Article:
Apologies for an overdue post, but as you may know, I am enrolled Stanford’s high school summer college program this summer. One of the classes I am taking is English Fiction Writing and the first assignment was an object description paper. We were to describe any object of our choice, and I chose the hammock that swings in the Cardenal courtyard.
The hammock that swings in the Cardenal courtyard calls to me. The sheet of pastel oranges and reds looks flimsy from afar, but is actually intricately woven and supports the weight of four men. Nudged by a gentle breeze, the carriage sways from side to side. Tightly-fastened ropes hold the apparatus intact, and when plucked, hum as a bass does. They attach the firm, layered cloth to thin wooden planks, which are then chained to strong, black, steel beams that dig into the grass and dirt.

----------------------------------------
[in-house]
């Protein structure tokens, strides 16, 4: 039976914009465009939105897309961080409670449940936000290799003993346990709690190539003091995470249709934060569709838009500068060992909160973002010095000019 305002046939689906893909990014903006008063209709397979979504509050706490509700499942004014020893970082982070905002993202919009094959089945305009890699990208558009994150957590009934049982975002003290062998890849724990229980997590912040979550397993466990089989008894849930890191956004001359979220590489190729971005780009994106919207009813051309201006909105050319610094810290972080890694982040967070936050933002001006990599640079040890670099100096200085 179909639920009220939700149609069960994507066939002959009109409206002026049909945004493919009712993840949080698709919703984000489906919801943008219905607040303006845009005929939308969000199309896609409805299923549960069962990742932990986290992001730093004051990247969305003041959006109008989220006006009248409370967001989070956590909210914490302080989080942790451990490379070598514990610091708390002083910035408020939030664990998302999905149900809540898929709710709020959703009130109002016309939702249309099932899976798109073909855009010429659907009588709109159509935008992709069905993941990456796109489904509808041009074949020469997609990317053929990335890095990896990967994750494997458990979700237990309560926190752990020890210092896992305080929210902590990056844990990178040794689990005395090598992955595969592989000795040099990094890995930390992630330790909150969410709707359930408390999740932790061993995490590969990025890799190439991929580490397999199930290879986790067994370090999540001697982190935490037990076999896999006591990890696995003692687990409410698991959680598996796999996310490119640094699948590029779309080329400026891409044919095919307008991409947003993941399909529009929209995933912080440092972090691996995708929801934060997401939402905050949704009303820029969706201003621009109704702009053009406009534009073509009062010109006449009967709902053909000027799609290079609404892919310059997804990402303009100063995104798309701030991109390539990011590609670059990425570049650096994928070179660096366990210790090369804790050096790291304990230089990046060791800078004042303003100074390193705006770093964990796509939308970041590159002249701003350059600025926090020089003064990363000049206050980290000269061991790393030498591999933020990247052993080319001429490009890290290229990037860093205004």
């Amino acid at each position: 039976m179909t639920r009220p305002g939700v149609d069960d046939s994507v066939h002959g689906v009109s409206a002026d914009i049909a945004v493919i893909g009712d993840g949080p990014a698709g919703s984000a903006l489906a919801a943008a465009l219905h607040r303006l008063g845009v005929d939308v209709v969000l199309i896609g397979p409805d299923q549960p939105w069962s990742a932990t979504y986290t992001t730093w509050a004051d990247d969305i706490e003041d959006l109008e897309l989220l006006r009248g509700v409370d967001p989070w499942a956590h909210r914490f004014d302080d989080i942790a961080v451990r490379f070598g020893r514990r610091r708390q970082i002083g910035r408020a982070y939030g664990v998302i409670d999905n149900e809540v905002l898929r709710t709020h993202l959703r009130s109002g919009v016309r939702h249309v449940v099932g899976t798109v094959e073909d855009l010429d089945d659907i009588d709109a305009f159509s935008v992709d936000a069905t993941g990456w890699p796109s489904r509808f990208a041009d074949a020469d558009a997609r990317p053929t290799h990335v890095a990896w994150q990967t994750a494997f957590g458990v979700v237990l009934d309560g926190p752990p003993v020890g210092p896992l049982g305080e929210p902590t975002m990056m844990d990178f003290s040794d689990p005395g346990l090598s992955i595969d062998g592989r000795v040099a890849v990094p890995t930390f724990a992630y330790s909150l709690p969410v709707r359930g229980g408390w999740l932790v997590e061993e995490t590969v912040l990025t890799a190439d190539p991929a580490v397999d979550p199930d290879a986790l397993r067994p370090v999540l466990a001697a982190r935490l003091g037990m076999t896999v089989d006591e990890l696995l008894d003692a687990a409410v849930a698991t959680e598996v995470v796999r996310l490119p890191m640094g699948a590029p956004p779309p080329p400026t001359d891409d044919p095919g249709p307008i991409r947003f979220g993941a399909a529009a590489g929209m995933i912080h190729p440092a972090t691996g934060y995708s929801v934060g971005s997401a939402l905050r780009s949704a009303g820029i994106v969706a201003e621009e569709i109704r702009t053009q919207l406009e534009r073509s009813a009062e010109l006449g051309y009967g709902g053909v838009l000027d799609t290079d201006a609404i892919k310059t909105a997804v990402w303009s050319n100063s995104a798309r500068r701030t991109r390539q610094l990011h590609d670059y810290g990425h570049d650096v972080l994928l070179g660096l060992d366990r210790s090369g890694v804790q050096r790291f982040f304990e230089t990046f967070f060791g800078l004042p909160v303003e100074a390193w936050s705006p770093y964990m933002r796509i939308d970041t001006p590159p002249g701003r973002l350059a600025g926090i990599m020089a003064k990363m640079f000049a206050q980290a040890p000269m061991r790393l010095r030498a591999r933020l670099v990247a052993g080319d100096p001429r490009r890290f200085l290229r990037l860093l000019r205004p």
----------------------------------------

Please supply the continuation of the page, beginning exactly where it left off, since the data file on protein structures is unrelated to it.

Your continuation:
The hammock that swings in the Cardenal courtyard seems to represent tranquility. Its steady rhythm promises an alleviating session. Its constant movement searches for an equilibrium that has yet to be reached. Yet, the hammock stays and sways, its stripes of reddish hues flashing in the sunlight. But when tipped a bit too far, even in the slightest, it gives, flipping over entirely, and emptying its contents onto the grassy bed over which it hangs.
A small tear on the frontal right hand side is a result of excessive weight and mishandling. But despite its flaw that is to some a sign of instability, the hammock that swings in the Cardenal courtyard remains a popular site for tired students seeking relief, peace, or simply a view. At dawn, the hammock is a platform to watch the sunrise. In the afternoon, under the blazing sun, it functions as a warming mattress, a tanning area even. As the day closes and the sun goes back to bed, frequenters return to see the sunset and when night penetrates, the hammock invites sleepy individuals to gaze up at twinkling stars amidst a quiet sky of black.